The high-quality technical schools and universities of Nuevo León in Mexico and the government’s commitment to education are important factors that should help the state attract an original equipment manufacturer in the aerospace sector.

Last year, 11,830 students were admitted to post-graduate programmes in the state and some 3700 graduated in those programmes. Nuevo León produces 10% of all Mexico’s engineers. Last year, it had 548 researchers who belong to the National System of Researchers, part of the National Council for Science and Technology, and 30 patents were filed and scientific publications released in the state.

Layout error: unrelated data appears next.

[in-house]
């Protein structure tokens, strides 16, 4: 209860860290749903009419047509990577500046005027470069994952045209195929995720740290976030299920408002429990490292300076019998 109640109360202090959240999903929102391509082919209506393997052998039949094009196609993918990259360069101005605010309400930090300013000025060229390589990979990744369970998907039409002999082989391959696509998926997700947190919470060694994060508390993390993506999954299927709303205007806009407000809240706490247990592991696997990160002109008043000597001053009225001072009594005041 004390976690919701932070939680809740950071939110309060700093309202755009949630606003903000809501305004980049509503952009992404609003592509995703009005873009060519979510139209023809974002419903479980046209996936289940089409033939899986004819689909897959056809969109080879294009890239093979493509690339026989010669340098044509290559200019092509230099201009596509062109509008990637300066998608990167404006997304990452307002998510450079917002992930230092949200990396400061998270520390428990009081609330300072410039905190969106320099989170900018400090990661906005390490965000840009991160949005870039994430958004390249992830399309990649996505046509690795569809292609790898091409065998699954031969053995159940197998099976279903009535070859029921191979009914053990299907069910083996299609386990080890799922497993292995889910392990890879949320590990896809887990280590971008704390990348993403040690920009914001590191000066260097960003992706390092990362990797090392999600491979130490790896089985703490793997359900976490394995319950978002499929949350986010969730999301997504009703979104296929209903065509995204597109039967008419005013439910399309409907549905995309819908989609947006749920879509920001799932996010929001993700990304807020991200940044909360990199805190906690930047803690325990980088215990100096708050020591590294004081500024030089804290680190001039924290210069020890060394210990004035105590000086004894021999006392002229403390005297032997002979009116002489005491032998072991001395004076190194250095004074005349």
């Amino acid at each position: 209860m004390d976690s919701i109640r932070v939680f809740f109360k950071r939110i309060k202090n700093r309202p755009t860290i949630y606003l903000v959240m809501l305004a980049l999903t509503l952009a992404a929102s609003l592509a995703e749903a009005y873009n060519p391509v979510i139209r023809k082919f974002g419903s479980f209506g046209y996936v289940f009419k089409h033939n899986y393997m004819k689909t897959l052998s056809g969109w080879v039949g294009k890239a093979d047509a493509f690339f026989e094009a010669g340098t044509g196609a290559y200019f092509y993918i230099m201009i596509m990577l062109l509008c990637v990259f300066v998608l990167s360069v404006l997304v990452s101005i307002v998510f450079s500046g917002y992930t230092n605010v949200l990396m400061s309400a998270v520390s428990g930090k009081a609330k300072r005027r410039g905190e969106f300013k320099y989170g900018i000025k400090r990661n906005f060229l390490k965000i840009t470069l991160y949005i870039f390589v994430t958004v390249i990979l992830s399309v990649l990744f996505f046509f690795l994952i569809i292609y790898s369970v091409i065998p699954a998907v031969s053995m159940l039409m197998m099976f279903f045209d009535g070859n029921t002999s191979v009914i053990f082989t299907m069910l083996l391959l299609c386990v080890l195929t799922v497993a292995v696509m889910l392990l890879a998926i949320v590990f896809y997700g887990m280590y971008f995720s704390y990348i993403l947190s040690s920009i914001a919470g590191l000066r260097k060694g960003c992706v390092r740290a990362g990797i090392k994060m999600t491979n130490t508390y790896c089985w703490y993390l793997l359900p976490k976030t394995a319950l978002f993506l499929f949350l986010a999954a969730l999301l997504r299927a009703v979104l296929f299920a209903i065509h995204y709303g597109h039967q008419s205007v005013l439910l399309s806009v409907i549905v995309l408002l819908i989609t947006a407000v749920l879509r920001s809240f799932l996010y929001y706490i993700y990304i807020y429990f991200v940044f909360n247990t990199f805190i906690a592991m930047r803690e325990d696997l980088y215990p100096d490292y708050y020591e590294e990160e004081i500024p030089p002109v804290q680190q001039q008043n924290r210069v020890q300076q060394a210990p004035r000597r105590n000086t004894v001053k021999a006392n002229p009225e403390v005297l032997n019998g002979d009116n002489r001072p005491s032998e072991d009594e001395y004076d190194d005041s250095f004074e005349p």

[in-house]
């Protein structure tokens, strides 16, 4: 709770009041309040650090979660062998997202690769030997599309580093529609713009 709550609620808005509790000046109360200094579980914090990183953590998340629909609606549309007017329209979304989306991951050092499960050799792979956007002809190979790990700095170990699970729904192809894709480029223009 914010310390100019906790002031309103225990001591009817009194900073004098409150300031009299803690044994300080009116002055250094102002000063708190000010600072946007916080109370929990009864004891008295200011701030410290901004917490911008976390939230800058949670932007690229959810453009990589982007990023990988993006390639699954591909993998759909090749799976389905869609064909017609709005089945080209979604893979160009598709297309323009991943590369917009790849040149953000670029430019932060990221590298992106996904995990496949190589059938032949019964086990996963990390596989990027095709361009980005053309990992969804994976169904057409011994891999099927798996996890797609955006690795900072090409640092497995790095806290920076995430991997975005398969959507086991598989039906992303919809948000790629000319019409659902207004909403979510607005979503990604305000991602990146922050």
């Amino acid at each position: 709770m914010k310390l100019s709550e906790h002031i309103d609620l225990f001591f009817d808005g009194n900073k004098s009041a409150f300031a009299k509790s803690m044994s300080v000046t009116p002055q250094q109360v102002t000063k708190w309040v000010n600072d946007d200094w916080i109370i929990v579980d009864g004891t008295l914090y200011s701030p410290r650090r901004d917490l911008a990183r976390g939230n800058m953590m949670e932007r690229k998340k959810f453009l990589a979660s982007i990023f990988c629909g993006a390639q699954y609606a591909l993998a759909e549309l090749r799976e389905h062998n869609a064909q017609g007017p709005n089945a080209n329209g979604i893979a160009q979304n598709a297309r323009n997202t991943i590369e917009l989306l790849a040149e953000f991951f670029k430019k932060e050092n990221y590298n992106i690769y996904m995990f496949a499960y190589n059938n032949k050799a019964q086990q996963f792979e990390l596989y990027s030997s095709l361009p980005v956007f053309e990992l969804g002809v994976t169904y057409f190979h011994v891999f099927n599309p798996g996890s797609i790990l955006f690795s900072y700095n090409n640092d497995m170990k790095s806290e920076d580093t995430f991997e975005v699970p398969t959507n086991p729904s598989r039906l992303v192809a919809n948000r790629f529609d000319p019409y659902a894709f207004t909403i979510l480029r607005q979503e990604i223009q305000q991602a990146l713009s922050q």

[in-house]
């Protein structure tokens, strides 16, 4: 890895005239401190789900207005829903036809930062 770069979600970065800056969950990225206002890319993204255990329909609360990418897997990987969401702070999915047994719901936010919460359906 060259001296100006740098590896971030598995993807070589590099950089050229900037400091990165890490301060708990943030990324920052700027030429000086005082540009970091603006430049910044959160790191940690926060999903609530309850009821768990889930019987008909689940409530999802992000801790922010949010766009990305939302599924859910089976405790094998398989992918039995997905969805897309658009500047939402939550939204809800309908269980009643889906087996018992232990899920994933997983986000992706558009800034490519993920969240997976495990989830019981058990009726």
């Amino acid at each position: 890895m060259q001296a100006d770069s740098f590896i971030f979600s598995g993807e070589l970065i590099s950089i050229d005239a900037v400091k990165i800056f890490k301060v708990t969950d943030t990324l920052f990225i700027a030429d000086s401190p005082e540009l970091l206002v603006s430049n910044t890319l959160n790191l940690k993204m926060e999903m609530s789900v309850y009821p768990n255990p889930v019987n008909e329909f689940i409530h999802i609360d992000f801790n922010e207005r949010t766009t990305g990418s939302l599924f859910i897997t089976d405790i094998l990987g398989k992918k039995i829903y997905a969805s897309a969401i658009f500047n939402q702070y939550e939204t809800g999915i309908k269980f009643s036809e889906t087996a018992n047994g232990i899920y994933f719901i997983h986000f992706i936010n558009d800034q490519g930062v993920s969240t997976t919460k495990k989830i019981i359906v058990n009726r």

Knowledge drive

The state university, the Autonomous University of Nuevo León (UANL), is one of the most prestigious state universities in Mexico and has a total of 22 research centres. It has a total of 115,300 students, including those at affiliated technical high schools. At undergraduate level, there are 61,000 students and at post-graduate level 4170.

Nuevo León’s highly esteemed Faculty of Mechanical and Electrical Engineering (FIME) – which has a total of 12,100 students at degree level – already has a degree course in aeronautical engineering and is setting up an important research centre in aerospace – the Centre for Aeronautical Engineering Research and Innovation (CIIIA) at the International Airport of Del Norte, a private airport 20 kilometres from the centre of Monterrey.


Engineering ambition